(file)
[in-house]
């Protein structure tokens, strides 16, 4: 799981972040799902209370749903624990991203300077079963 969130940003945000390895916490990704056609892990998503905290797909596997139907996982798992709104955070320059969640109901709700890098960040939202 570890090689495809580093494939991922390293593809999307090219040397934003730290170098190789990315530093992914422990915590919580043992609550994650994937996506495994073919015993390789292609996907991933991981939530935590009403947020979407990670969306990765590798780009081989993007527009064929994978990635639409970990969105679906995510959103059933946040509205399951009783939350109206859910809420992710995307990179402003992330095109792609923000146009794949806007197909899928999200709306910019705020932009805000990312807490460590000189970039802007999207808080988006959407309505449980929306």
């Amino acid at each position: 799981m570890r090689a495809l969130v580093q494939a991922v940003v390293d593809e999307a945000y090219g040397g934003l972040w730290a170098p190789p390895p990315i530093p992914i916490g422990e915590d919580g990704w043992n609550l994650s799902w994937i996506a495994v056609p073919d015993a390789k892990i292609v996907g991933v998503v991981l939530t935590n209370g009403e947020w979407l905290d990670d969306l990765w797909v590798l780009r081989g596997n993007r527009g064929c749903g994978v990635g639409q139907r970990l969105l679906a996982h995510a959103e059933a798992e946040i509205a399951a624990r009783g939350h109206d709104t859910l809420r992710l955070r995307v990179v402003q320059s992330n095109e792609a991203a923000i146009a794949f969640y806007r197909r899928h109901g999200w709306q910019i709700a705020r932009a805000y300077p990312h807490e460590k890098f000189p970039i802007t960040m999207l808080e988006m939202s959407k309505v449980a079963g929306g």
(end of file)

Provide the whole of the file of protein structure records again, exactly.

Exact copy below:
[in-house]
């Protein structure tokens, strides 16, 4: 799981972040799902209370749903624990991203300077079963 969130940003945000390895916490990704056609892990998503905290797909596997139907996982798992709104955070320059969640109901709700890098960040939202 570890090689495809580093494939991922390293593809999307090219040397934003730290170098190789990315530093992914422990915590919580043992609550994650994937996506495994073919015993390789292609996907991933991981939530935590009403947020979407990670969306990765590798780009081989993007527009064929994978990635639409970990969105679906995510959103059933946040509205399951009783939350109206859910809420992710995307990179402003992330095109792609923000146009794949806007197909899928999200709306910019705020932009805000990312807490460590000189970039802007999207808080988006959407309505449980929306």
């Amino acid at each position: 799981m570890r090689a495809l969130v580093q494939a991922v940003v390293d593809e999307a945000y090219g040397g934003l972040w730290a170098p190789p390895p990315i530093p992914i916490g422990e915590d919580g990704w043992n609550l994650s799902w994937i996506a495994v056609p073919d015993a390789k892990i292609v996907g991933v998503v991981l939530t935590n209370g009403e947020w979407l905290d990670d969306l990765w797909v590798l780009r081989g596997n993007r527009g064929c749903g994978v990635g639409q139907r970990l969105l679906a996982h995510a959103e059933a798992e946040i509205a399951a624990r009783g939350h109206d709104t859910l809420r992710l955070r995307v990179v402003q320059s992330n095109e792609a991203a923000i146009a794949f969640y806007r197909r899928h109901g999200w709306q910019i709700a705020r932009a805000y300077p990312h807490e460590k890098f000189p970039i802007t960040m999207l808080e988006m939202s959407k309505v449980a079963g929306g």